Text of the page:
Dr. Jae-Won Shin

Assistant Professor of Pharmacology and Bioengineering

Department of Pharmacology and Regenerative Medicine


Office: 909 S Wolcott Ave, 5091 COMRB

email: shinjw@uic.edu
Phone: (312) 355-4435

Rotation Projects

The Sculpting Regeneration lab is developing advanced therapeutics against tissue injury, degeneration and fibrosis. Target organs include the bone marrow, bones, and lungs. To achieve this goal, we seek to understand ‘cell biology in context’ – unlike typical cell culture plastics, cells interact with their microenvironments in the body. In particular, we are studying how various types of signals from the extracellular matrix are integrated to direct the fate of regenerative cells and their ability to communicate with the host in the context of immunomodulation and tissue remodeling. We develop a wide range of cutting-edge technologies, including designer matrices that can precisely recapitulate specific properties of stem cell niches down to the single cell level, which can be leveraged for both fundamental studies and therapeutic applications in various animal disease models. We tailor each rotation project based on students’ interests and backgrounds. Here are key research themes of the lab:

1. Biomaterial design for single cell mechanobiology and encapsulation therapy: We are combining biomaterial design with microtechnologies to precisely control matrix properties at the single cell level and to advance the field of single cell mechanobiology and encapsulation therapy. Rotation students will gain exposure to droplet-based microfluidics for single cell encapsulation in miniaturized designer matrices and imaging to analyze single cell-matrix interactions. Wong et al. Inhibition of aberrant tissue remodeling by mesenchymal stromal cells singly coated with soft gels presenting defined chemomechanical cues. Nature Biomedical Engineering 2021. https://bit.ly/3zAwWoH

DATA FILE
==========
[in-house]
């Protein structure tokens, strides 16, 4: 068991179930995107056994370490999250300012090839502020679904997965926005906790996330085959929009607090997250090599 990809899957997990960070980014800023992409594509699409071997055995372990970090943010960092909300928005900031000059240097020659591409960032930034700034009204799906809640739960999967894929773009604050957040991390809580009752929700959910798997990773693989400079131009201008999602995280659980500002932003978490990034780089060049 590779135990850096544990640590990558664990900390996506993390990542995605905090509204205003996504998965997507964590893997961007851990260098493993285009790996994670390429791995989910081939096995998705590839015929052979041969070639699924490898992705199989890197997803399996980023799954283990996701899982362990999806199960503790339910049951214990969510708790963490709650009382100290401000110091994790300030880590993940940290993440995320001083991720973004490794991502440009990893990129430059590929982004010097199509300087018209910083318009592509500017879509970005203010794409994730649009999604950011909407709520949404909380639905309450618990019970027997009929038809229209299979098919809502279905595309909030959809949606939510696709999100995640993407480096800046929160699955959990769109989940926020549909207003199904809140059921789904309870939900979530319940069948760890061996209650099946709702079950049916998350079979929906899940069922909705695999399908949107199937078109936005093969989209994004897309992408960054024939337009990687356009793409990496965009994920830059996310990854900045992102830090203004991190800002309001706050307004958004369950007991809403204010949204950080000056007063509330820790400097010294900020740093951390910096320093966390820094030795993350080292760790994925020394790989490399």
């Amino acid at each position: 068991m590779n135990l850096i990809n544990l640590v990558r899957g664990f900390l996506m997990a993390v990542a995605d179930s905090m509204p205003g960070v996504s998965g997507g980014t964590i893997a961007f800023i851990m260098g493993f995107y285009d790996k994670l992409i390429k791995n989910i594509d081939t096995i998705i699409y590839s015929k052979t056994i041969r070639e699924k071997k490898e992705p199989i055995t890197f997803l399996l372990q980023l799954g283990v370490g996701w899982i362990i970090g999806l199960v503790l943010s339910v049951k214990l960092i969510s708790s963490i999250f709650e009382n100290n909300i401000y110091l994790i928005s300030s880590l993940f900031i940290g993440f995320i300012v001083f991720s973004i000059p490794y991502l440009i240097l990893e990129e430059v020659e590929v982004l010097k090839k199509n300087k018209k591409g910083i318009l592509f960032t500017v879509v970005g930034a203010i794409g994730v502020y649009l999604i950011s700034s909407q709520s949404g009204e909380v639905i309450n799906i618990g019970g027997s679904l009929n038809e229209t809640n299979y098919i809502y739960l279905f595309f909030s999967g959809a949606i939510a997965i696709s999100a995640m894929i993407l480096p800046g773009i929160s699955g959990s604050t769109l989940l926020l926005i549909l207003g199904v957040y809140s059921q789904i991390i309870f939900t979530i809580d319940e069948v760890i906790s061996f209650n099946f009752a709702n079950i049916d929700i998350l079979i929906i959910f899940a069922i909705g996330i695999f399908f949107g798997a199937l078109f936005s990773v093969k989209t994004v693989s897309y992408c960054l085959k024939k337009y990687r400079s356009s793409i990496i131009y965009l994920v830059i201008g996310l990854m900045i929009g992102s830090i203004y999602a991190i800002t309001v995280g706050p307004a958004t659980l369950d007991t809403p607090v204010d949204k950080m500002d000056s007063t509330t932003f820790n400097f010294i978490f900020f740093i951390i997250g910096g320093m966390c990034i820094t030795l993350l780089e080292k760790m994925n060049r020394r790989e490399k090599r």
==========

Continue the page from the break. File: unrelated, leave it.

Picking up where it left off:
2. Physical regulation of stromal cells in immunity and immunotherapy: We are leveraging designer hydrogels to understand how matrix biophysical cues impact the ability of stromal cells to regulate immune cells and using these insights to improve immunomodulatory therapies that can potentially result in tissue regeneration. Rotation students will gain exposure to encapsulation of mesenchymal stromal cells in 3D hydrogel culture with tunable properties and different approaches to characterize mechanosignaling that regulates the production of immunomodulatory molecules. Wong et al. Soft extracellular matrix enhances inflammatory activation of mesenchymal stromal cells to induce monocyte production and trafficking. Science Advances 2020; 6: eaaw0158. https://bit.ly/2S3cbRH

3. Extracellular vesicles in matrices: We are studying how extracellular vesicles are produced from cells in matrices and transport through matrices. We are using these insights to improve extracellular vesicle-based therapeutics for acute and chronic tissue injuries. Rotation students will gain exposure to isolation and quantification of extracellular vesicles, and different approaches to study production or transport of extracellular vesicles in designer matrices. Lenzini et al. Matrix mechanics and water permeation regulate extracellular vesicle transport. Nature Nanotechnology 2020; 15: 217-223. https://bit.ly/2S5aR0M

Soft matrix inflammatory activation.pdf

Inhibition Of Aberrant Tissue Remodelling